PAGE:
When it comes to the edge, electric utilities with a modernized grid can leverage edge computing solutions to process, analyze and gain insights from a constant stream of data from connected devices. These insights enable utilities to manage and monitor the broad range of their operations at a much higher level of granularity than in the past, clearing a path to new data-driven use cases.

On top of this, because edge computing saves processing time and reduces the need for Internet access, it is often a good fit for utilities and energy companies, which typically have IT assets distributed across wide geographical areas, many times in widely dispersed, inhospitable locales.

The biggest impact 5G and the edge can have on the industry is upgrading the country’s infrastructure to the point where they can begin to close the digital divide. This refers to the gap between demographics and regions that have access to modern information and communications technology and those that don’t.

A recent FCC broadband report found that roughly six percent of the country, which equals 19 million people, still lack access to broadband Internet, also making it difficult to leverage the devices and applications that require such Internet to perform optimally.

“The utilities industry already has built robust fiber networks to support operations for decades, putting them in a unique position to support broadband penetration, leverage their existing or planned middle-mile reserve fiber infrastructure in areas currently unserved or underserved by broadband, and lease capacity to service providers,” Hurley explained. “Energy providers of all kinds, whether traditional electrical and natural gas or the rapidly growing sustainable energy alternatives, including solar, wind, and thermal power, all stand to gain and be more competitive when they add digital capabilities on top of their in-place assets.”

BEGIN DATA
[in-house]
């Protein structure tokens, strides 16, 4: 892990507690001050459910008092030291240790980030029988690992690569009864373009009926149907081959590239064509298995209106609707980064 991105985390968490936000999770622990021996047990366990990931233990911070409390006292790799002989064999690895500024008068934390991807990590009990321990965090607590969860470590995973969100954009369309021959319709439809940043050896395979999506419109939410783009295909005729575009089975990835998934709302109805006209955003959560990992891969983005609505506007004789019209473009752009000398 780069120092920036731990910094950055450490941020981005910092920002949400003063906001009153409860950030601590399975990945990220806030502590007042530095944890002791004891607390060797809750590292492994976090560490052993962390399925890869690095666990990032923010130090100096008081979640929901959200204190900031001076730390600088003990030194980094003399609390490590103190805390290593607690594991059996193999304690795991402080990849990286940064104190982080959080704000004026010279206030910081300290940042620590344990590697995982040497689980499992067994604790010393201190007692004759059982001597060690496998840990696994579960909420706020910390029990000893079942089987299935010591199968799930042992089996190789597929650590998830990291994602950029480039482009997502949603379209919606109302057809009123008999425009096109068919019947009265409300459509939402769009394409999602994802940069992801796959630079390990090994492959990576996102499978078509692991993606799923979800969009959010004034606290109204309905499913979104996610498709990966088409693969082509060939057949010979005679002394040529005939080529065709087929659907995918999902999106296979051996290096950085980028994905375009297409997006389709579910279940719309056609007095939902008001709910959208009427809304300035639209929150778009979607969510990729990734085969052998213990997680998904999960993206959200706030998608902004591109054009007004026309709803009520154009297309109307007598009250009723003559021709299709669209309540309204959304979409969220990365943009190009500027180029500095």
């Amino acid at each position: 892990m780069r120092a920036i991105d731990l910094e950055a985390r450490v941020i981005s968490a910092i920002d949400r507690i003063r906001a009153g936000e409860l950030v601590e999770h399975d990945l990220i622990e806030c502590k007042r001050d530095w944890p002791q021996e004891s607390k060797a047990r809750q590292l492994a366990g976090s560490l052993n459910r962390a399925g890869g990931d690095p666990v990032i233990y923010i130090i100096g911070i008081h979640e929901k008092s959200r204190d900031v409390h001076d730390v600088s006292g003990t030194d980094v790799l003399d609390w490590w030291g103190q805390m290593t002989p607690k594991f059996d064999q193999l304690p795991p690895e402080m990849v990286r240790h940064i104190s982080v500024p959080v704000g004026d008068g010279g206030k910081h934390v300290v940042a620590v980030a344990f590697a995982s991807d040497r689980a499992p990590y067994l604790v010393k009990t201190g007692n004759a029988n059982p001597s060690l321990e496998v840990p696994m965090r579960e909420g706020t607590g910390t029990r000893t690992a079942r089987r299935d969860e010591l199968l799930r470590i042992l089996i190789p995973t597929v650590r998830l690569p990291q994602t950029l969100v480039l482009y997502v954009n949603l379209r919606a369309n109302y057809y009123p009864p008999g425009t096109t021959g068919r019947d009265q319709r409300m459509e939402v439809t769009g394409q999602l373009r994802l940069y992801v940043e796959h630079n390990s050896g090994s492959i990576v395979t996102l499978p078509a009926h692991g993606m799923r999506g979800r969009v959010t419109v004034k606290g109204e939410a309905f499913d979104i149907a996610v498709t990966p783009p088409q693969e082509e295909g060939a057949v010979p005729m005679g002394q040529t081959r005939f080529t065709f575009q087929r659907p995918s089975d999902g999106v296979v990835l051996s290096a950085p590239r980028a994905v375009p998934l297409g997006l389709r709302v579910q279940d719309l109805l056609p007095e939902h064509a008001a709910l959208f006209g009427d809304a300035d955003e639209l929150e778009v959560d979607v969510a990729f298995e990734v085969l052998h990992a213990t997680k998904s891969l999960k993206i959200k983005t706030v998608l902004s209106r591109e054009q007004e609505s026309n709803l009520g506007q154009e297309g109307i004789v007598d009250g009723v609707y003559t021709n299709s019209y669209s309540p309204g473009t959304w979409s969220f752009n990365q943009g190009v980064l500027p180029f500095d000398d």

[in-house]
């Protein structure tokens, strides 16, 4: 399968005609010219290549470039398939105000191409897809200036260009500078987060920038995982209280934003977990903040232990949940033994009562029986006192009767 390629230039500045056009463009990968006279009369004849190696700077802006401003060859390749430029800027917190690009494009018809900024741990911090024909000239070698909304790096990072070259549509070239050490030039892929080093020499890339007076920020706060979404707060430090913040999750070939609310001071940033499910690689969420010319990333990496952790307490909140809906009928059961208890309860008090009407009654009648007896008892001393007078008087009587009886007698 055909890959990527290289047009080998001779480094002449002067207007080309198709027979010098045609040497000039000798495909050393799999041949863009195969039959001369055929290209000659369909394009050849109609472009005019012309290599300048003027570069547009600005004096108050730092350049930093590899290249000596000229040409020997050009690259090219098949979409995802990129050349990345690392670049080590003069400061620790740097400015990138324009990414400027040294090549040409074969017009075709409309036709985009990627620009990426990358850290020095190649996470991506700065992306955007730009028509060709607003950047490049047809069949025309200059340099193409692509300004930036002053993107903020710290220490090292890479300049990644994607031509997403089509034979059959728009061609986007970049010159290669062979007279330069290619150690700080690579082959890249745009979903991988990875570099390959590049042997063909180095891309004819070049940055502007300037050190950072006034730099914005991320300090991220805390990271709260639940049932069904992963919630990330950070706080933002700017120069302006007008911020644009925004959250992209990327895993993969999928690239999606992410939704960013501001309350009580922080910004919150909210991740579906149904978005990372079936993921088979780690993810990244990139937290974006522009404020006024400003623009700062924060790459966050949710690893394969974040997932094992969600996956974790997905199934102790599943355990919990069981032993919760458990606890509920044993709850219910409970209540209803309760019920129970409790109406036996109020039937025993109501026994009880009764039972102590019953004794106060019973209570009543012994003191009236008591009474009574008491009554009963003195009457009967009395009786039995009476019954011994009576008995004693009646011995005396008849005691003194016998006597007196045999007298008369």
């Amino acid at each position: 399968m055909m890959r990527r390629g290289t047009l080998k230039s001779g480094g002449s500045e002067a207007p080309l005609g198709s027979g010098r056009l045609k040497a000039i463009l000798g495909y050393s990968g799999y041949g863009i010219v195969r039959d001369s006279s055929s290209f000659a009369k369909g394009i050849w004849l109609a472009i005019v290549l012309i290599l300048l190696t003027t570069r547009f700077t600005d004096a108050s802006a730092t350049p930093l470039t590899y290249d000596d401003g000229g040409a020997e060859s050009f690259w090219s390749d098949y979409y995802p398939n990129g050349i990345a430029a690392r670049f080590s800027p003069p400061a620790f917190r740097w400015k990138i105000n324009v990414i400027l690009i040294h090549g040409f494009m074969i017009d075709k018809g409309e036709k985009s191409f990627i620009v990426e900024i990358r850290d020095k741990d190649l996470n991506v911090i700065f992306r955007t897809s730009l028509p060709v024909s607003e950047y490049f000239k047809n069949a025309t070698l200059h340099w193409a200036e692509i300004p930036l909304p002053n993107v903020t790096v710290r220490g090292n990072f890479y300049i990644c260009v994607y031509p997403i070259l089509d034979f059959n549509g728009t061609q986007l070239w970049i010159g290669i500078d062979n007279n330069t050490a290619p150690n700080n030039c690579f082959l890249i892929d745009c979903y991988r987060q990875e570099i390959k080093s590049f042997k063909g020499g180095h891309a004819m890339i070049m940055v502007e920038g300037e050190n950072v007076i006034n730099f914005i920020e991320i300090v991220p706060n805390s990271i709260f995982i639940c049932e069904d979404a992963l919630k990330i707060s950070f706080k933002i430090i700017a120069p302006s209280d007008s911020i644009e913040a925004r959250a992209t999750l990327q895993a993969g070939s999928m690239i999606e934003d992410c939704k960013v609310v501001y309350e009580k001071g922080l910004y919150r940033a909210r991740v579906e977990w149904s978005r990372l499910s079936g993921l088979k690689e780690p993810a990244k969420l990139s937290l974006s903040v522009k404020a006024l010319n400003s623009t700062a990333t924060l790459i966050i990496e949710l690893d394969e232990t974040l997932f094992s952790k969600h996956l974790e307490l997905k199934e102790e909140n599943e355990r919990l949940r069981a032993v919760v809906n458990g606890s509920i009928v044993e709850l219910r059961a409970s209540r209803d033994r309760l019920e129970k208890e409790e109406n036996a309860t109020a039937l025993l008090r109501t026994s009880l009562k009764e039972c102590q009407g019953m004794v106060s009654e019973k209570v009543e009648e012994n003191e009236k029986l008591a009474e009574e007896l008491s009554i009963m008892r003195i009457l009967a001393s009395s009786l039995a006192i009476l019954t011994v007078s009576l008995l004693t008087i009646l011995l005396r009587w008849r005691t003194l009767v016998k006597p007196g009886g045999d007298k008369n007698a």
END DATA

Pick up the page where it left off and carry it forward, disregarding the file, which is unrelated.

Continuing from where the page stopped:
As promising as that sounds, the full endeavor has been simply too expensive to get 5G and broadband and the connected IoT, IIoT, smart building, home, factory, and city innovations to take off.

Help is on the way soon in the form of the recently passed bipartisan Infrastructure Investment and Jobs Act (IIJA). The law allocates over $1 trillion in new and repurposed funds to upgrade the country’s infrastructure. This funding includes $65 billion for broadband infrastructure and government programs aimed at expanding access to more reliable, affordable, and faster Internet services.

Over $45 billion of the IIJA’s broadband budget will go towards the Broadband Equity, Access, and Deployment Program (Program), a set of broadband deployment grants for states and U.S. territories. The Program focuses on providing grants to aid “unserved” locations, which do not have widespread Internet access with at least 25 megabits per second (Mbps) download speed, and “underserved” locations, which lack widespread Internet access with at least 100 Mbps download speeds.

“Overall, 5G and the edge have the potential to not only revolutionize the energy and utilities sector but can also radically increase the percent of those in the U.S. that can access the Internet,” Hurley shared. “The IIJA includes the largest public investment in digital infrastructure in U.S. history and a tangible step towards improving the quality of the energy and utilities sector, as well as providing more Americans the opportunity to remain connected to the evolving economy. Energy and utility companies are the ideal partners, as their infrastructure is so available and ready to be transformed for the future, not just physically but digitally.”

Edited by Maurice Nagle